To assume that you can take a person with years of teaching and qualifications and then reclassify them as a clerk is an absolute insult to the profession, Federation President Maurie Mulheron said.
“Mike Baird is a fanatic when it comes to privatisation and attacking the public service,” he told a union meeting of Corrective Services teachers earlier this month.
The Baird government wants to privatise gaol education services, keeping just 20 teaching positions within the Corrective Services department.
The Baird government has already gutted TAFE funding, meanwhile, sending the dollars in the direction of private vocational education and training providers. It has also — unsuccessfully — sought to introduce a new position called “trainer” (paid much less than a teacher and requiring lesser qualifications) into the TAFE enterprise agreement.
The 158 current Corrective Services teachers will be able to apply for 67 new clerical positions to assess inmate education needs and source training or “source and manage the delivery of education and vocational education programs” but the positions won’t require a teaching qualification. Training — as opposed to the educating of inmates — will be provided by an external provider, for which there is no guarantee that educators will be required to be qualified teachers.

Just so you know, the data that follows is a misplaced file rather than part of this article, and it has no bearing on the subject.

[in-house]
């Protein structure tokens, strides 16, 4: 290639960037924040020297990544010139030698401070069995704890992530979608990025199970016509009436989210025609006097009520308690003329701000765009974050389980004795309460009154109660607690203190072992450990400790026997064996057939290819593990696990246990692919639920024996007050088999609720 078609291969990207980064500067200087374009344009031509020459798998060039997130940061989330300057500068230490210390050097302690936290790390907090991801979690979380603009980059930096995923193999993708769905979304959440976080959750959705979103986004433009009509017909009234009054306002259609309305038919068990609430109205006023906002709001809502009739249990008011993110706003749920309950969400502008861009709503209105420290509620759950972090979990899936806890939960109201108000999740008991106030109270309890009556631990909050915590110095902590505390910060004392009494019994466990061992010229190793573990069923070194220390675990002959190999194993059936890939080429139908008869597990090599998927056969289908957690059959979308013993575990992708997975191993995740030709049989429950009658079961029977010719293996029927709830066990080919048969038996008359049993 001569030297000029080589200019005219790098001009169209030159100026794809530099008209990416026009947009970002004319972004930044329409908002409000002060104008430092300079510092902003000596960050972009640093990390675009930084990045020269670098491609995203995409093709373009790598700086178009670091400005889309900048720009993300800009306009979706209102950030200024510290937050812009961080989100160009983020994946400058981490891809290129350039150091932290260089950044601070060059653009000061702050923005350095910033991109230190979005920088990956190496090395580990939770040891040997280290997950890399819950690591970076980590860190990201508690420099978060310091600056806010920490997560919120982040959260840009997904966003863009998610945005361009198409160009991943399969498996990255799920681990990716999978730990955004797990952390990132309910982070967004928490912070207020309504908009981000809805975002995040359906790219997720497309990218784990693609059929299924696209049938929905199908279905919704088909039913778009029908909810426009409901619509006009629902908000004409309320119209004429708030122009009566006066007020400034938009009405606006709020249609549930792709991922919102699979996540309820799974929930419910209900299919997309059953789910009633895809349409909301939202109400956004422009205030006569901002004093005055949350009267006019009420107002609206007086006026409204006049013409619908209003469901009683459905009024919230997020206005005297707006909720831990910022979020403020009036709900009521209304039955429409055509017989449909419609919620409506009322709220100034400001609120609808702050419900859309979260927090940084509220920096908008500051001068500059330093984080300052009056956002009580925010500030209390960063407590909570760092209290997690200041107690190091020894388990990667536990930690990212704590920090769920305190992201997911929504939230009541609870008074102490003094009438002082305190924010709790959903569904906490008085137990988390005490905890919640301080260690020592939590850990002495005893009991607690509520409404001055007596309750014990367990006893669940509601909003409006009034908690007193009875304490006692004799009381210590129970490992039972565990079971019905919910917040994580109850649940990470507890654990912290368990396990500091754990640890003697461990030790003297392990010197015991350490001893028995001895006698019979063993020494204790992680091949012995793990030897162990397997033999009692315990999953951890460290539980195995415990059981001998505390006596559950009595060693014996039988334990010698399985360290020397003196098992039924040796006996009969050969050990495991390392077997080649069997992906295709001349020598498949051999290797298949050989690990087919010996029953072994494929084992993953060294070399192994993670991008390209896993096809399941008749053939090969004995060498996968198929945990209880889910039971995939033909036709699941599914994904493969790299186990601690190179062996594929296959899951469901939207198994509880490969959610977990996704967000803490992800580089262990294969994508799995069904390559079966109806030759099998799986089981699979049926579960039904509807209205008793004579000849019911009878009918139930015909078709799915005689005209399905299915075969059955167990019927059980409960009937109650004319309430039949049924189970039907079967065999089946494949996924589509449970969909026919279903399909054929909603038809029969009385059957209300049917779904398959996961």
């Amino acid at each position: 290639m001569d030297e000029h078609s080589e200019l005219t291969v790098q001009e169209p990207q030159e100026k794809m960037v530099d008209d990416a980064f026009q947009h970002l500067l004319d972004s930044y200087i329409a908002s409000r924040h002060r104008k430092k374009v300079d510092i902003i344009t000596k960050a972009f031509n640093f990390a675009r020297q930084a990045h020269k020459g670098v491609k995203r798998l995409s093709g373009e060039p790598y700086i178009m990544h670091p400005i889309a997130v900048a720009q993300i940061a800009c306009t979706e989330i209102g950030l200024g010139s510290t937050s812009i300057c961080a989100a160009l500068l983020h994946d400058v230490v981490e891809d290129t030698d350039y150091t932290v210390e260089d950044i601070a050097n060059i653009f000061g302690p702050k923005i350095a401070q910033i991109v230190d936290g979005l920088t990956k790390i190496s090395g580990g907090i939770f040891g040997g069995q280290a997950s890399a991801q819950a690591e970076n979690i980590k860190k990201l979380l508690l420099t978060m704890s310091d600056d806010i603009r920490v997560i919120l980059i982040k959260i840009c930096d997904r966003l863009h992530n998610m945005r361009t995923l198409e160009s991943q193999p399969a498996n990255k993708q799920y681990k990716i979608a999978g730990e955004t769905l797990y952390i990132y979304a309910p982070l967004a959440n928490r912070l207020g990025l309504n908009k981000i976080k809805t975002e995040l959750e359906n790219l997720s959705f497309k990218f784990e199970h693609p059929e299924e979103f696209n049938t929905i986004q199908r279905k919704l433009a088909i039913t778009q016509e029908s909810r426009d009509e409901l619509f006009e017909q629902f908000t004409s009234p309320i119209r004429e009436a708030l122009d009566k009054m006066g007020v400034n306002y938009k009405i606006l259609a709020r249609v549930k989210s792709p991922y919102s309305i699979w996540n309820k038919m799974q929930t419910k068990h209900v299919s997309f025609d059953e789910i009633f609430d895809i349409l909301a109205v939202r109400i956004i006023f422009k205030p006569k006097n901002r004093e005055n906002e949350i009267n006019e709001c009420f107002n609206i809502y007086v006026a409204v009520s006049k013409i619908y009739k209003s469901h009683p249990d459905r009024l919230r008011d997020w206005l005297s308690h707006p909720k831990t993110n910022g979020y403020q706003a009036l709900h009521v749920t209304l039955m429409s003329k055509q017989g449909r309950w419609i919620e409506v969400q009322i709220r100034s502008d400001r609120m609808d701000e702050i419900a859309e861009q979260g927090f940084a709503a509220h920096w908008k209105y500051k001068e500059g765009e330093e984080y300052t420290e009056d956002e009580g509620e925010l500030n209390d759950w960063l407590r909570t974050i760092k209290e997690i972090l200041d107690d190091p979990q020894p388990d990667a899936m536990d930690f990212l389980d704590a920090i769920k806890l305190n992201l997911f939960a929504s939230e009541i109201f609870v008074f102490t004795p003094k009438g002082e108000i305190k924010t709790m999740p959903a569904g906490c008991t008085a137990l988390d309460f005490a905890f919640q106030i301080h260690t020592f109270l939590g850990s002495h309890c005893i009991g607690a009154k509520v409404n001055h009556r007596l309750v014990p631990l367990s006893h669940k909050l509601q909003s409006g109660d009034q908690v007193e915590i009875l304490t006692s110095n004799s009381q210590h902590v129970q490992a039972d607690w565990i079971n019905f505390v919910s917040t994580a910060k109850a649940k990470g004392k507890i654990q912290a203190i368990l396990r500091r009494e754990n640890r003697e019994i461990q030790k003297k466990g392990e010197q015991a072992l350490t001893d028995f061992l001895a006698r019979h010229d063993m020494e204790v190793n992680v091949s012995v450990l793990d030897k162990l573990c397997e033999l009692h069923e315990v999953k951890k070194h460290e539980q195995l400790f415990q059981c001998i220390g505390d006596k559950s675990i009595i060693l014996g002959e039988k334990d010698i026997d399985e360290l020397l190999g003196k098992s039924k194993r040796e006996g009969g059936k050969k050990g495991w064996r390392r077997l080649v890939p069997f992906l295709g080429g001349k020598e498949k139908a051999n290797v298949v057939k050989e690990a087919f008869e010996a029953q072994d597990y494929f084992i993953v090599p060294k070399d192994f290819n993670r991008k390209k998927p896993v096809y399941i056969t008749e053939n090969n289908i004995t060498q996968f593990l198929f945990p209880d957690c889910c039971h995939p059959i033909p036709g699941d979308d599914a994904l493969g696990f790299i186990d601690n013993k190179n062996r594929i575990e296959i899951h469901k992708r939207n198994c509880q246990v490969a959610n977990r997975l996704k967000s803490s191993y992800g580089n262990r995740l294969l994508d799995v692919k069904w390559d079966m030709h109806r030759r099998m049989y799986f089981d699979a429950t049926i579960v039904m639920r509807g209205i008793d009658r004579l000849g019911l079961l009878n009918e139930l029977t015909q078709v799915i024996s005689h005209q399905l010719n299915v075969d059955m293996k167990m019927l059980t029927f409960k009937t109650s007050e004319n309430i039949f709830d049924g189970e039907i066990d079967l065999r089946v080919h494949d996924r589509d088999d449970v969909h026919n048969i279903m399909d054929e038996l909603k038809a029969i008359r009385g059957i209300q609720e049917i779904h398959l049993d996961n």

“This is a Treasury-designed model. This has nothing to do with Corrective Services or educational services for trying to support the most vulnerable people. It’s all about cost-cutting and shifting public dollars effectively to private providers,” Mr Mulheron said.
“The preservation of teacher qualifications, and any accreditation processes that protect and strengthen those standards, is critically important for the profession.
“Political conservatives around the world, in collusion with huge edu-businesses such as Pearson, are attacking the teaching profession by weakening, and even removing, teaching qualifications,” Mr Mulheron said.
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